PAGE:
The second wanted a sports car from London; its number plate was suggestive of his son’s name. A businessman was told to buy the car and ship it, and it was cleared through customs. The businessman was given no choice but he knew he would get his money back in other ways.
Recall several newspapers describing around 2007 an Aston Martin (priced at Rs 20 mn plus the 240% duty, totalling to Rs 75 mn) that was imported and given, it was alleged at the time, to Namal Rajapaksa for his use (and duly denied by the government spokesman).
A customs officer who had obtained asylum in the UK, using a letter from his director general certifying to the dangers he faced because of his commitment to work, was back on a short visit. He spoke at CIMOGG with documents on how things are cleared without any duty. Even recently, news reports described a customs official being transferred because he went to charge duty owed to the state.
Presidential sanction for corruption by the loyal
Last Tuesday, the President at the inauguration of a building for Chartered Accountants shamelessly commented thus on the alleged corruption of Pradeep Kariyawasam: “We quietly hushed it up. That’s how it must be done. After all, he is our man. So we shaped it up.”
It would seem that any friend or relation can be corrupt and it would be shaped-up and hushed-up by the president of our land. Here lies the problem.
No shaping up for Tamils?
The president, however, has not shaped up the bloody records of LTTE men who changed sides and began hunting the LTTE for him with the army and EPDP paramilitaries. Reports from Jaffna state that 37 such men who were knifing their former LTTE comrades in the back have now been knifed by the army – that is, after the recent disturbances at the Jaffna University they have been arrested as the government fears resurgent Tamil militancy. Eight of them were working with the EPDP and one or two in the office of the SLFP Jaffna organiser Angajan Ramanathan.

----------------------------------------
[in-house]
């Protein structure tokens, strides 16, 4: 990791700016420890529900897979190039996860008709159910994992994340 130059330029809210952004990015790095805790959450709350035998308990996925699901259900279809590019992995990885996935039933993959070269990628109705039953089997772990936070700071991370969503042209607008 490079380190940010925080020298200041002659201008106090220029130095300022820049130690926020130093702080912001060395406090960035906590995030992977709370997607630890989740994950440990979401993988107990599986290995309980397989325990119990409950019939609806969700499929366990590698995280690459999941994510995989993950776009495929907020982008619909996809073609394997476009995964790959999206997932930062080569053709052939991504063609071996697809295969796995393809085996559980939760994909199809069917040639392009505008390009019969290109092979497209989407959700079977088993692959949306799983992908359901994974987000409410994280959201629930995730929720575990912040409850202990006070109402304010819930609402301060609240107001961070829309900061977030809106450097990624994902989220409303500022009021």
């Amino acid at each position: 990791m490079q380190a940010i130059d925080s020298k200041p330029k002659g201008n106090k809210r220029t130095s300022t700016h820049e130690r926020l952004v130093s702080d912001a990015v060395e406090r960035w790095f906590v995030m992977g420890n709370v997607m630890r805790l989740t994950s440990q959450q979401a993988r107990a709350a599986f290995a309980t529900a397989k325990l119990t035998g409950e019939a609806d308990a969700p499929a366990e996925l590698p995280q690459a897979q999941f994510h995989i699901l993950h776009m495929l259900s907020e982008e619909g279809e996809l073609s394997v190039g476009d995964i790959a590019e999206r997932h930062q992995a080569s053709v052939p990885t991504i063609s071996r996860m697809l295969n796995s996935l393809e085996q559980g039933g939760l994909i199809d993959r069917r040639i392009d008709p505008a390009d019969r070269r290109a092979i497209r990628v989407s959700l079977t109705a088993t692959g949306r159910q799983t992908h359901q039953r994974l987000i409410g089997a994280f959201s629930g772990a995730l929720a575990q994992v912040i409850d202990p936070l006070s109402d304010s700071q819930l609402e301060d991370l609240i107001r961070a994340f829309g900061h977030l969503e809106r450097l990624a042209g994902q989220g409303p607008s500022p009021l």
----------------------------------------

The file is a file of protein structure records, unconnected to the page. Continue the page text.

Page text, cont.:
It is clear whom Minister Chandrasiri Gajadeera was thinking of when he commented on corruption “at the highest levels of government.” Even within this gang of thieves, government communalism shows through, because LTTE men who change coats and do dirty work for the regime, do not become the president’s “our men” to deserve shaping up.
The solution is to not put up with any violation of the rule of law; not even by “our men;” not even against people we do not like. We need a president who understands this.